Proposal for letting success-starved athletic programs drop a class will go nowhere

The OSSAA is ruled by administrators of small districts that have little interest in the travails of those from the big cities
by Berry Tramel Published: September 16, 2012
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photo - Bridge Creek sidelines during a high school football scrimmage between John Marshall and Bridge Creek at Taft Stadium in Oklahoma City Thursday, Aug. 19, 2010. Photo by Doug Hoke, The Oklahoman. ORG XMIT: KOD
Bridge Creek sidelines during a high school football scrimmage between John Marshall and Bridge Creek at Taft Stadium in Oklahoma City Thursday, Aug. 19, 2010. Photo by Doug Hoke, The Oklahoman. ORG XMIT: KOD

Absolutely it's proper to adjust for advantages. I don't know why it's so complicated. Just make any school that controls its enrollment — both in number and in particular individual — bump up a class. Seems perfectly fair, so long as you don't limit it to private schools.

But to single out only the successful, or only a certain segment of the advantaged, that's bogus.

And it leads to the slippery slope, as we see with the OKC/Tulsa/PC proposal.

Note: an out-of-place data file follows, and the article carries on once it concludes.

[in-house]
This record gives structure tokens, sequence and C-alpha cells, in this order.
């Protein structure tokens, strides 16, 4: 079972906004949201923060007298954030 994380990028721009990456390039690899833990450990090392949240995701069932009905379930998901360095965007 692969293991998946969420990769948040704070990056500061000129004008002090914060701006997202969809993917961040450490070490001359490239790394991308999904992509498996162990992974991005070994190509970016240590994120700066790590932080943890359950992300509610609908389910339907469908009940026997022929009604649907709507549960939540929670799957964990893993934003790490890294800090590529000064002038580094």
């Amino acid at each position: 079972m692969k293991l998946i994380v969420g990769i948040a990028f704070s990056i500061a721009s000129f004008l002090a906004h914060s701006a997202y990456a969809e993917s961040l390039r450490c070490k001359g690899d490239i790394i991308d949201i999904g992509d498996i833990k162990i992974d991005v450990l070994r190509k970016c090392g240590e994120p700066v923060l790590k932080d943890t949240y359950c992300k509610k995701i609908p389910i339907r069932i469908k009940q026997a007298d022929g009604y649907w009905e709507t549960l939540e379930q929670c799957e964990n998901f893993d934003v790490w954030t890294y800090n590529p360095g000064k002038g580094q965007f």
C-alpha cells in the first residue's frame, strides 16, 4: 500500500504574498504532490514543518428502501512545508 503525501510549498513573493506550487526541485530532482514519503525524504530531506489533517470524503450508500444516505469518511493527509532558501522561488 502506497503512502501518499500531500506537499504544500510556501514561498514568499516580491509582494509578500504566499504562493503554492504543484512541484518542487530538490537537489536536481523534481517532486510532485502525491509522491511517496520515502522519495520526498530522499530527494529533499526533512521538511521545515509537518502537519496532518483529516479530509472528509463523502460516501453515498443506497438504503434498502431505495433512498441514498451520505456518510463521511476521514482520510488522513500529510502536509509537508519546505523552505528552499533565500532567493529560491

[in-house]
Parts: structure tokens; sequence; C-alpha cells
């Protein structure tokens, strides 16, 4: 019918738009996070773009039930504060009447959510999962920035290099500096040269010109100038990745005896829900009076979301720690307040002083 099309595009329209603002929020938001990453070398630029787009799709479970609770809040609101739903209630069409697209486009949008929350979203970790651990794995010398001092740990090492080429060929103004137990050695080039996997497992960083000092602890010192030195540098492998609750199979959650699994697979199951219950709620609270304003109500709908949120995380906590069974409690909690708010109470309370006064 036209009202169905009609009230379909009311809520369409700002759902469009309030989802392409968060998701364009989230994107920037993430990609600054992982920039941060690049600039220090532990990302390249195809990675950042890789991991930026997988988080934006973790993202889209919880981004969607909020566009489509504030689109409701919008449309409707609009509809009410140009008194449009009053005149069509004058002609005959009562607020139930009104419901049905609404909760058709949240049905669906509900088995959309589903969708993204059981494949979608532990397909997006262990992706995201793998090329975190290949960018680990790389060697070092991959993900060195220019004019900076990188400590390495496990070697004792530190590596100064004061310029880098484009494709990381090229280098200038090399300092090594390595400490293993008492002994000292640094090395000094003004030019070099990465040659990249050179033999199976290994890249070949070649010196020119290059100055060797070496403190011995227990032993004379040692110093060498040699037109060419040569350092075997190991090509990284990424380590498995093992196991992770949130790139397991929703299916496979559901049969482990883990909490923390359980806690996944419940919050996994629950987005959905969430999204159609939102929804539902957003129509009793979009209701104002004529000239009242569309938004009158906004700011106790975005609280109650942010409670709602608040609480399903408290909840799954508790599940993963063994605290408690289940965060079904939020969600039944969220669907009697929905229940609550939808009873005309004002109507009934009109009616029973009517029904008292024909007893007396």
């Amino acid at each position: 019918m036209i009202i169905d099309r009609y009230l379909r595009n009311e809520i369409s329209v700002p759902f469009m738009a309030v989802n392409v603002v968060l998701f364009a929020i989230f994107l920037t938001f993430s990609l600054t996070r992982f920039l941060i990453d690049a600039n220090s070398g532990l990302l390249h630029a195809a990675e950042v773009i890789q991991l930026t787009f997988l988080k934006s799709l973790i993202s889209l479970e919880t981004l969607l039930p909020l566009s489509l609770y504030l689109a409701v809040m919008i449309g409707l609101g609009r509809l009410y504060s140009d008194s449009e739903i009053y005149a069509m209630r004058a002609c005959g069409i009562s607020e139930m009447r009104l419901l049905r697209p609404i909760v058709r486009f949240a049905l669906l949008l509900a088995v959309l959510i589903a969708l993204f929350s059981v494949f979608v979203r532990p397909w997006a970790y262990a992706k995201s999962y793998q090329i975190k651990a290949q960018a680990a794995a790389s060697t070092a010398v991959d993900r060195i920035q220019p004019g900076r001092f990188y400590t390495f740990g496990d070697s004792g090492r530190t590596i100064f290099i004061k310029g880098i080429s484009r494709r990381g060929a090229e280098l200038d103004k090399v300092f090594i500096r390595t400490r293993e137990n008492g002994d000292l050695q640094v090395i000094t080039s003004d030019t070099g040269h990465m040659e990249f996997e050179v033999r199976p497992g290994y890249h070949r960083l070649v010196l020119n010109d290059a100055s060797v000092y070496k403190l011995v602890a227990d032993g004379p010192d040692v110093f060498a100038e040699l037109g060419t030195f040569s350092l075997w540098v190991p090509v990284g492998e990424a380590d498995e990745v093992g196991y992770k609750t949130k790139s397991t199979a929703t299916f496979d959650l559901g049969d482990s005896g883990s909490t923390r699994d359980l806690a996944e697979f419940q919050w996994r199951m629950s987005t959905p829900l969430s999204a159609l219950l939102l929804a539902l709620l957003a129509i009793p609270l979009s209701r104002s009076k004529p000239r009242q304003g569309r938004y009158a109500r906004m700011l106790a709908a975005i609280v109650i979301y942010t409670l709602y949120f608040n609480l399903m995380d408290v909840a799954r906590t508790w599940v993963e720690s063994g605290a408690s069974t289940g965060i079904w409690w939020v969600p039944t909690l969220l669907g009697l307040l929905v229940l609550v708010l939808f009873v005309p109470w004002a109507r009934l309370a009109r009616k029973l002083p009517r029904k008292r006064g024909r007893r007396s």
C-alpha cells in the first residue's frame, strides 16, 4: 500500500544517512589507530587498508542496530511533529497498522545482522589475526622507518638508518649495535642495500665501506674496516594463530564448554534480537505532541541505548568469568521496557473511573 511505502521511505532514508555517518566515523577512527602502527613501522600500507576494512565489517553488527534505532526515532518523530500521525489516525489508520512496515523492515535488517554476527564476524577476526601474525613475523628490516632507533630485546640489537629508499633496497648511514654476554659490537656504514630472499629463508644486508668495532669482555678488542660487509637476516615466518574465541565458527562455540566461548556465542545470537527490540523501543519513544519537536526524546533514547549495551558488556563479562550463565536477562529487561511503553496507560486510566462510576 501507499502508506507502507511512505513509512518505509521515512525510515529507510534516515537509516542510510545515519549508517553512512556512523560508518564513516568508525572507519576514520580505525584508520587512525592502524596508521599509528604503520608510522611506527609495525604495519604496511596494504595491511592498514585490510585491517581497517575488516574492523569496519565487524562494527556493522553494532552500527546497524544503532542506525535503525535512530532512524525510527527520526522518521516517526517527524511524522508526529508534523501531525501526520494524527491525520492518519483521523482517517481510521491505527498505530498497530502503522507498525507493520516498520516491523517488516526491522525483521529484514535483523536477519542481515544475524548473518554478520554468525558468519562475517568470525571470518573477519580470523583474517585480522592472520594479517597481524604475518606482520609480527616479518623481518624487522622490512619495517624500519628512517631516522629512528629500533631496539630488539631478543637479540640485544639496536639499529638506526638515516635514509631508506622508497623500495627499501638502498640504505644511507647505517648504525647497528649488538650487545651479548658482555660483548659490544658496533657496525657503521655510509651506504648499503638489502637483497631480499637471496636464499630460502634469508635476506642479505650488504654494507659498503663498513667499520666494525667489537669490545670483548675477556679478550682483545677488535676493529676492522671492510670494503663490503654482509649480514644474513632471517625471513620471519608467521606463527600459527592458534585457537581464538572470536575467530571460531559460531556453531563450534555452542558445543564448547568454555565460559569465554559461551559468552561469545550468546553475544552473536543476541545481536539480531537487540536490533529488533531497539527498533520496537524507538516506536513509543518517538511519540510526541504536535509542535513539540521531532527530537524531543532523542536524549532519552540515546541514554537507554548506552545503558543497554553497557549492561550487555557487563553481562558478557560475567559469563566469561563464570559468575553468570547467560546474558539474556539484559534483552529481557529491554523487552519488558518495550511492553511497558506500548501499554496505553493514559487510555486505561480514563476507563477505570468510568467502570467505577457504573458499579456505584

Some other plans would more adequately address the problem. Allowing schools to play outside OSSAA designated districts, with no access to the official playoffs, would be a good start. The OSSAA currently doesn't allow it, because it might take 15 minutes extra administration.

Or limiting the number of teams in Class 6A football. That would help only a few schools, like U.S. Grant or Tulsa Edison, but it would have the biggest impact, keeping schools that trot out 20-man teams against the likes of Edmond North and Broken Arrow.

But again, the private school rule has set the course. Advantage is not the primary factor. Success counts equal.

Makes you wonder why we don't just move up all successful programs. And move down all non-successful programs. Because if you penalize success, you must reward lack of success.

Berry Tramel: Berry can be reached at (405) 760-8080 or at btramel@opubco.com. He can be heard Monday through Friday from 4:40-5:20 p.m. on The Sports Animal radio network, including FM-98.1. You can also view his personality page at newsok.com/berrytramel.

by Berry Tramel
Columnist
Berry Tramel, a lifelong Oklahoman, sports fan and newspaper reader, joined The Oklahoman in 1991 and has served as beat writer, assistant sports editor, sports editor and columnist. Tramel grew up reading four daily newspapers — The Oklahoman,...
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